Toes and feet can bleed a surprising amount. A sow here with chronic bumblefoot ripped off a scab a couple days ago and the amount of blood was quite amazing. By the time I got the bleeding stopped and the foot washed/salved/bandaged - it looked like somebody had been slaughtered in my bathroom.
So, if you´re going to cut the nail off - I would wait until the vet clinic is open just in case you need their help. If the nail is mostly broken off and "hanging by a thread", it is probably best to cut it off. Be prepared to spend some time cleaning the foot and stopping the bleeding afterwards though.
Most likely you will be able to stop the bleeding simply by applying pressure. Sometimes it helps to use a cloth rinsed in cool water and wrung out. Once the bleeding is stopped, soak the toe for a couple minutes. Warm water diluted with Betadine Solution (1 part Betadine/10 parts water) would be the best thing. If you don´t have that, you can soak it in mildly soapy water - then rinse well. Apply a small dab of antibiotic cream, and then watch Clint closely to see if the toe starts bleeding again, or if Clint is licking/chewing at it. If either of these things happen you might have to bandage the foot for a couple days while the toe starts to heal.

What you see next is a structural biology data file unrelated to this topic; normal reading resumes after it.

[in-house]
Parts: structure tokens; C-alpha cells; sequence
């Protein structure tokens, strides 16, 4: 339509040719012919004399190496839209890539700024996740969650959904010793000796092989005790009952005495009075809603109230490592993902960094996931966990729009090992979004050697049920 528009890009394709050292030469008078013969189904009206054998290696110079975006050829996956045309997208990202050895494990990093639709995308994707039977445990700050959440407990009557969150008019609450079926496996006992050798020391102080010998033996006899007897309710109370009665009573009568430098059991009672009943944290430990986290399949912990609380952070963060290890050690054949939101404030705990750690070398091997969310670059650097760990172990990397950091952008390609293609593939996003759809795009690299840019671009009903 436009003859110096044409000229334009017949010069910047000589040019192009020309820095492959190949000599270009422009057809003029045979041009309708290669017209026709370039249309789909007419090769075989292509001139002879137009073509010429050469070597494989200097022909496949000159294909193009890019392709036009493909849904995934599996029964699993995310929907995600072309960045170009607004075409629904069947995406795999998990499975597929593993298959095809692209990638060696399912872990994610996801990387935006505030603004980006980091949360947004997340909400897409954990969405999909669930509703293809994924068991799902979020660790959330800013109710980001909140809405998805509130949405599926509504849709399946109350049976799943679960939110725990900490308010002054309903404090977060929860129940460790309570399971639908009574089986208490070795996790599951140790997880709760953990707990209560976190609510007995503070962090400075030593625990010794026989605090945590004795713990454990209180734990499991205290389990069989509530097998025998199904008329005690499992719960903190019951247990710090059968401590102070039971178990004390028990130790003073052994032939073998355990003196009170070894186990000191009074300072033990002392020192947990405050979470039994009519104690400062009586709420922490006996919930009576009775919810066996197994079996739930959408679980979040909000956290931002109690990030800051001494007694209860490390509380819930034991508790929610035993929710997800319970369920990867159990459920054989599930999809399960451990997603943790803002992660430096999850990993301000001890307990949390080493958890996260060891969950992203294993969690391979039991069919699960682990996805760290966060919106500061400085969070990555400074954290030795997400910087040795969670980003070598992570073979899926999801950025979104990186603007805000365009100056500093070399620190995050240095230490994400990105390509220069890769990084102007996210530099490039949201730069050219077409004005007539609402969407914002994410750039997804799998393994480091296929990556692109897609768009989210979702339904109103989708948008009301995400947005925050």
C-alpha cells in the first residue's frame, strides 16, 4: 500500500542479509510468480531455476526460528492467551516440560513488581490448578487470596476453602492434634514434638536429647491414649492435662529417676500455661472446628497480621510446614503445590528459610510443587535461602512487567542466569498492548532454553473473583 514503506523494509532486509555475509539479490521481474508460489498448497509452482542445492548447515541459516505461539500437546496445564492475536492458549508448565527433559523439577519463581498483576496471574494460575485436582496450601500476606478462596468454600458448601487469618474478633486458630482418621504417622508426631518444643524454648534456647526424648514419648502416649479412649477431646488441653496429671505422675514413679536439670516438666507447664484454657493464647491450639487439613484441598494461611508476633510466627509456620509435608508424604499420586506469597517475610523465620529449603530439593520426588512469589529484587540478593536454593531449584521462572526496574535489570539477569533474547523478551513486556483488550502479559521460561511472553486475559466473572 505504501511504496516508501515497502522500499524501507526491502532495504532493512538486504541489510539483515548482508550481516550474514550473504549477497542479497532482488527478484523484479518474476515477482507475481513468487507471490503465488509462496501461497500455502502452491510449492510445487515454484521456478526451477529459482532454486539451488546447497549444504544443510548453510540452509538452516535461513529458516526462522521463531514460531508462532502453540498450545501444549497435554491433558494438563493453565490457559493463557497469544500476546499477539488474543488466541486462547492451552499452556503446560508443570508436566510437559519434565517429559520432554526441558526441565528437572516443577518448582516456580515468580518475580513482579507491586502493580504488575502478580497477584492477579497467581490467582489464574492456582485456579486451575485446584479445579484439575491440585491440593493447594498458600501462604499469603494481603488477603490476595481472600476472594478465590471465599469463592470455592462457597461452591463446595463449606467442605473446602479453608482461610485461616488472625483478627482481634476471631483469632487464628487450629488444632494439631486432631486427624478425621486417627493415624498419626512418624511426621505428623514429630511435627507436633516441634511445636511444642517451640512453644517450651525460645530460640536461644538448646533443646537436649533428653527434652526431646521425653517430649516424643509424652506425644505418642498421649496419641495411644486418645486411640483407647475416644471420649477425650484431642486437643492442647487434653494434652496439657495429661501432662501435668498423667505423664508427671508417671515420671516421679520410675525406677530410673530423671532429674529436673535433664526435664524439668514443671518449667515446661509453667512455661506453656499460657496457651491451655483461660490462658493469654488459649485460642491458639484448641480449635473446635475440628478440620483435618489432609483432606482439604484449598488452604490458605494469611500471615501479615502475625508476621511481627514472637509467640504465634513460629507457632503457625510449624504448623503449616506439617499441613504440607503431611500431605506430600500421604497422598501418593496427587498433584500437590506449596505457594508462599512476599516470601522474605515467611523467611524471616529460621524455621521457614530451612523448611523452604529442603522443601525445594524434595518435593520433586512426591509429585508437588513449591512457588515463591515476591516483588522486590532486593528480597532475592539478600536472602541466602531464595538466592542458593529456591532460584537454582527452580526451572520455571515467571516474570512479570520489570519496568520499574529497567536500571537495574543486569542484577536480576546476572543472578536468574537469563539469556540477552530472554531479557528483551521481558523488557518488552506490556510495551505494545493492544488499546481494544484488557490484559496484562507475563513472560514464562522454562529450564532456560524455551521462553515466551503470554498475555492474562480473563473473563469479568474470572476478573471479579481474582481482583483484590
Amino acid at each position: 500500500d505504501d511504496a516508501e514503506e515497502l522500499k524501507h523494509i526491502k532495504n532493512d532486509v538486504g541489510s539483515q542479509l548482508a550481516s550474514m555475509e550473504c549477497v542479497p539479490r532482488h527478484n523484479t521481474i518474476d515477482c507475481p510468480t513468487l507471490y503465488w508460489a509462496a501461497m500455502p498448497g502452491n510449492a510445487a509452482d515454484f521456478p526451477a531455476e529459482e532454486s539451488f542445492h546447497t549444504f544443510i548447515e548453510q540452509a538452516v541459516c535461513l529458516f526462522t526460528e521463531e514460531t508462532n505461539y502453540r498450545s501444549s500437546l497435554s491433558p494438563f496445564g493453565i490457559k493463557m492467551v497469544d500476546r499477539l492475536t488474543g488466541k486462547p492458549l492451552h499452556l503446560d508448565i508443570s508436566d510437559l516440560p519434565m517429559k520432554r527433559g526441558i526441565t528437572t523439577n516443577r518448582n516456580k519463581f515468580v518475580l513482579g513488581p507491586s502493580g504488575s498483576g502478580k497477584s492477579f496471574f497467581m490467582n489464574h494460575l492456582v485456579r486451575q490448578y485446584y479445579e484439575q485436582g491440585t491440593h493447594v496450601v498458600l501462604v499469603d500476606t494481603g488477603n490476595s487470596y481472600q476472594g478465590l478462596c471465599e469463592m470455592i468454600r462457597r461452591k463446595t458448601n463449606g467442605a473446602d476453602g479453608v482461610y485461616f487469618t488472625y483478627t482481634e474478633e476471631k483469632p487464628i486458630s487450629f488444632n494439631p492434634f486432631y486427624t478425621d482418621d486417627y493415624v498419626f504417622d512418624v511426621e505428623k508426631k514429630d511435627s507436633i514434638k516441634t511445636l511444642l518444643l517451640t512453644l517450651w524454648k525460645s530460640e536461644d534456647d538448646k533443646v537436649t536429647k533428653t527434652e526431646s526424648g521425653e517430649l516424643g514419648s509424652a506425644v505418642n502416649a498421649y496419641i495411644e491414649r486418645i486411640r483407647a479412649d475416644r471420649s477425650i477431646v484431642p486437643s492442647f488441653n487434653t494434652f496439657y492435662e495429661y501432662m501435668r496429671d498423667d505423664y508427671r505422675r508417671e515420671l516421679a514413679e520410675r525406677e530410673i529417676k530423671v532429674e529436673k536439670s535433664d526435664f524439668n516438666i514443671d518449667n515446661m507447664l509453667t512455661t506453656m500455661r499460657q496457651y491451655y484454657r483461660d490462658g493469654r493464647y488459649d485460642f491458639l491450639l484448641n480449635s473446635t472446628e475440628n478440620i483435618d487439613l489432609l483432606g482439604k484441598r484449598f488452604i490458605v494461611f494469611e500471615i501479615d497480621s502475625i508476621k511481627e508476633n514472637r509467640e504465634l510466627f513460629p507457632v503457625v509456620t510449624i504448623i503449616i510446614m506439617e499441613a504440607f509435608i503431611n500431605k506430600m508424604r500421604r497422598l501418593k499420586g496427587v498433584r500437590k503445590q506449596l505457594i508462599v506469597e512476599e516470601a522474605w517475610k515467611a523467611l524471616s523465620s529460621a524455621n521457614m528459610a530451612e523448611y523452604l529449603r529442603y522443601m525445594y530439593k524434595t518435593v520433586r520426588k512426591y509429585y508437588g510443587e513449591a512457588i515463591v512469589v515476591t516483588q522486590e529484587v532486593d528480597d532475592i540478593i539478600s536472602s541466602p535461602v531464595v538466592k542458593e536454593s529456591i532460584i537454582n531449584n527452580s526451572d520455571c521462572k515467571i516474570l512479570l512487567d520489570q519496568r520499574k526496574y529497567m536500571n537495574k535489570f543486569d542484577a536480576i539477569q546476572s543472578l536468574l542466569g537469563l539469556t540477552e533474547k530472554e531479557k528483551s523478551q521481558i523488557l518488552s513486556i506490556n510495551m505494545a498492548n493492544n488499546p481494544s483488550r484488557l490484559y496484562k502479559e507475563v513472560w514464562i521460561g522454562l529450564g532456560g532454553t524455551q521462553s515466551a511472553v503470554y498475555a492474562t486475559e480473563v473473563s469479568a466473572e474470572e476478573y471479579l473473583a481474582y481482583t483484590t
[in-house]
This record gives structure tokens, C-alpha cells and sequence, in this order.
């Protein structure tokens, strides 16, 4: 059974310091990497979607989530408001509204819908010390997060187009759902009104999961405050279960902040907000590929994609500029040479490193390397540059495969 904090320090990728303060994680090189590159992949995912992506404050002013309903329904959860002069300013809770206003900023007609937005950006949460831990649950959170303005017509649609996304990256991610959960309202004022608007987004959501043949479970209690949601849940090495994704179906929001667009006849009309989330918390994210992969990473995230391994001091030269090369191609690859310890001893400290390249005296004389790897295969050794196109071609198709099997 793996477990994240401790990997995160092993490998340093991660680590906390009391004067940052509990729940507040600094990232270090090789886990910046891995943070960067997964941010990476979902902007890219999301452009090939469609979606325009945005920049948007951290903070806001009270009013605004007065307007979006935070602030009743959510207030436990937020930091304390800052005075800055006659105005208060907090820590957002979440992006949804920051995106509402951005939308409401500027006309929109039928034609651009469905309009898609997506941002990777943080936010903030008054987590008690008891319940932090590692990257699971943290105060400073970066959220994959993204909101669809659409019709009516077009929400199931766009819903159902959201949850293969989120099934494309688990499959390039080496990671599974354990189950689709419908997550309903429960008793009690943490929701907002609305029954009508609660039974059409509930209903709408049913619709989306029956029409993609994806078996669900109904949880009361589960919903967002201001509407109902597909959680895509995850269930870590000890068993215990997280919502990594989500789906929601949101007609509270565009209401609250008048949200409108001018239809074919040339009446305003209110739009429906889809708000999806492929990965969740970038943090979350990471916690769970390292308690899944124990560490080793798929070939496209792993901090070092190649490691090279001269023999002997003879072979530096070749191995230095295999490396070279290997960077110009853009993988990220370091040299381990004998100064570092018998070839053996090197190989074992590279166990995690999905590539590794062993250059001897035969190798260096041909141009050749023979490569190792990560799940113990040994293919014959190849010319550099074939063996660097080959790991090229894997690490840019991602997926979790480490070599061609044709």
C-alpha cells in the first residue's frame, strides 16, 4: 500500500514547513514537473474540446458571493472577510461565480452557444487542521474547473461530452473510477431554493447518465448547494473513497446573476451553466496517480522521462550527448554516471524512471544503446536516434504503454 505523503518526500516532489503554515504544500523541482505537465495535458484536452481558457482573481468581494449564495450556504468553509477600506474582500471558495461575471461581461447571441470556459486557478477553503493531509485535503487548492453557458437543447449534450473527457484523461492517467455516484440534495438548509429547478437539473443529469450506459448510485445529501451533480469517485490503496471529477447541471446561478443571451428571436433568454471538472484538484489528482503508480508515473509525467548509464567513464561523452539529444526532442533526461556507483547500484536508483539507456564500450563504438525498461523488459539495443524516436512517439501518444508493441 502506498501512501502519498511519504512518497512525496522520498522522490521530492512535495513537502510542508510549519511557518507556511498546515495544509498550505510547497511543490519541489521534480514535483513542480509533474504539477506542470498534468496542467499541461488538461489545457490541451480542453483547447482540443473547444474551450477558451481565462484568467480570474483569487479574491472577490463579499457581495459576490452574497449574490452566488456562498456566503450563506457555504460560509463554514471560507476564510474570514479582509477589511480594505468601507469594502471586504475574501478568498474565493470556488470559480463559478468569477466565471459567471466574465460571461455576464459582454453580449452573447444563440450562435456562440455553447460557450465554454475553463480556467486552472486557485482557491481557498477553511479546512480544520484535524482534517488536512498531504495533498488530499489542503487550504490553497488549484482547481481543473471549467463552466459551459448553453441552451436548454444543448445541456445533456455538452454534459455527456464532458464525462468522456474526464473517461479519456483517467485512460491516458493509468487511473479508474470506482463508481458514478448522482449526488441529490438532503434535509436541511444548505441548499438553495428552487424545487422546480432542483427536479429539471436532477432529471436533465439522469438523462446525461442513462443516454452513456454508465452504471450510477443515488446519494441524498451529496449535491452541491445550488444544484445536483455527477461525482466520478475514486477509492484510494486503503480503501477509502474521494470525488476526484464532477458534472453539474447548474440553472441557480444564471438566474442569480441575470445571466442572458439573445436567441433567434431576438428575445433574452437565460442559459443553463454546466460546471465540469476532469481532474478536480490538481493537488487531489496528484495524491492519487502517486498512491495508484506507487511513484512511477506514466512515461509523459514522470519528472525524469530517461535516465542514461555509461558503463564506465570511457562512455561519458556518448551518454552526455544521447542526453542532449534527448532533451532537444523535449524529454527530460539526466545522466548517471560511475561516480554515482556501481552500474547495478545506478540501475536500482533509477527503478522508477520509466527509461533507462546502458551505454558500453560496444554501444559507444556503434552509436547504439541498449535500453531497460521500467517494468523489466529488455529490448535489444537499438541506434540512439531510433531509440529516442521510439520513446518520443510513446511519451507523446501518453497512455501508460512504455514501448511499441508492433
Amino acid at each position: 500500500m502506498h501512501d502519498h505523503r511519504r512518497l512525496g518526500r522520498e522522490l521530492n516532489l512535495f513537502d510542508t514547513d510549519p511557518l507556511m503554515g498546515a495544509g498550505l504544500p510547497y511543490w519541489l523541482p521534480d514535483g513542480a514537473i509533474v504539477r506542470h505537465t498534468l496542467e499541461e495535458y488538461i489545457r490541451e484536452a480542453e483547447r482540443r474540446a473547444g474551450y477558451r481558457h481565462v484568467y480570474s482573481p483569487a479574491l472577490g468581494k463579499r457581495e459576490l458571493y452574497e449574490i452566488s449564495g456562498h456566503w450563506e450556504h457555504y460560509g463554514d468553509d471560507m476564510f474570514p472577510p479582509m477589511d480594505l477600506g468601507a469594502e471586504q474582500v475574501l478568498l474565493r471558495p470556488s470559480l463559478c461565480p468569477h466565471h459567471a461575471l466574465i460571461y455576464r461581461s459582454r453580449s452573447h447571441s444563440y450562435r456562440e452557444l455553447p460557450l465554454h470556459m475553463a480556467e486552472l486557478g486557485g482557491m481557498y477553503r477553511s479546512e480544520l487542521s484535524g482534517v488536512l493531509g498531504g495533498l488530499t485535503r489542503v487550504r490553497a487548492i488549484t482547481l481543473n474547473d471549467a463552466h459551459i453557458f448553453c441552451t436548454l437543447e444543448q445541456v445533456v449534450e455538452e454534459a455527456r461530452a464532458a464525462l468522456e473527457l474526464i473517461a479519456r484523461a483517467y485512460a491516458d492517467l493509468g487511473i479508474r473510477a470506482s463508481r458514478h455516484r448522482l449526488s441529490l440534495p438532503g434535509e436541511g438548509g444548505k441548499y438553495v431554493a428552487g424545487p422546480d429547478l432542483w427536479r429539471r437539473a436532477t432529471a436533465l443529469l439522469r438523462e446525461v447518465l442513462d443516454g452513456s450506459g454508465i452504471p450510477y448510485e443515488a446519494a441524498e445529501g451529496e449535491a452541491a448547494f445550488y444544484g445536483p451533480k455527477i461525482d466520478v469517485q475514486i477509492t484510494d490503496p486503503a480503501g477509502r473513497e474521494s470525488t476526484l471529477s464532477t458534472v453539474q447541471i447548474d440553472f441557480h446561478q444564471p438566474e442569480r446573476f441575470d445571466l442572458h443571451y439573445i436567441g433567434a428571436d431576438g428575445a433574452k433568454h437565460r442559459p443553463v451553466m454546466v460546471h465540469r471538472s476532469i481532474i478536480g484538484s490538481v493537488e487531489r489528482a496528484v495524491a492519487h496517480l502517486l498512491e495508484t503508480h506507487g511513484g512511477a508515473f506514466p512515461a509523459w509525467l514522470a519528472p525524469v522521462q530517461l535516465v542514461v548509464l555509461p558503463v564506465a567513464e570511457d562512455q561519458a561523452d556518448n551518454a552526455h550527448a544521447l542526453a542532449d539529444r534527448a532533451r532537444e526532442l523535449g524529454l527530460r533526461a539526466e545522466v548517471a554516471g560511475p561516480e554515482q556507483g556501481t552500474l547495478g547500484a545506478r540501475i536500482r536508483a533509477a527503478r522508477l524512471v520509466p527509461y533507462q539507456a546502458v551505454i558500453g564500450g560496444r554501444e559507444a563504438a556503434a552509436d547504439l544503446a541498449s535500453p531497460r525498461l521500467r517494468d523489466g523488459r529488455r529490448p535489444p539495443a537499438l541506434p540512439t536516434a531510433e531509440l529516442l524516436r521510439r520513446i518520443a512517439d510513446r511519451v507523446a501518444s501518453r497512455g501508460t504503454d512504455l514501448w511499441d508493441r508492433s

If you can´t get the bleeding to stop (which is unlikely, toe bleeds are usually not that serious), you´ll probably need some silver nitrate sticks or solution from a vet. This kind of cauterizes the wound and stops bleeding.
You will need to wash or rinse Clint´s foot and apply ointment for a week or so until the toe is well healed. Watch closely for swelling, pus, signs of pain - which could indicate an infection. If bedding debris is bothering the toe or keeping it dirty - you may have to keep Clint on towels for a few days.
Bacitracin or Triple Antibiotic Ointment are fine as long as Clint isn´t ingesting a lot of it. The neomycin in these ointments can cause digestion upsets if much of it is eaten. If he is licking/chewing the ointment off - you´d probably better call your vet and see what they´d recommend.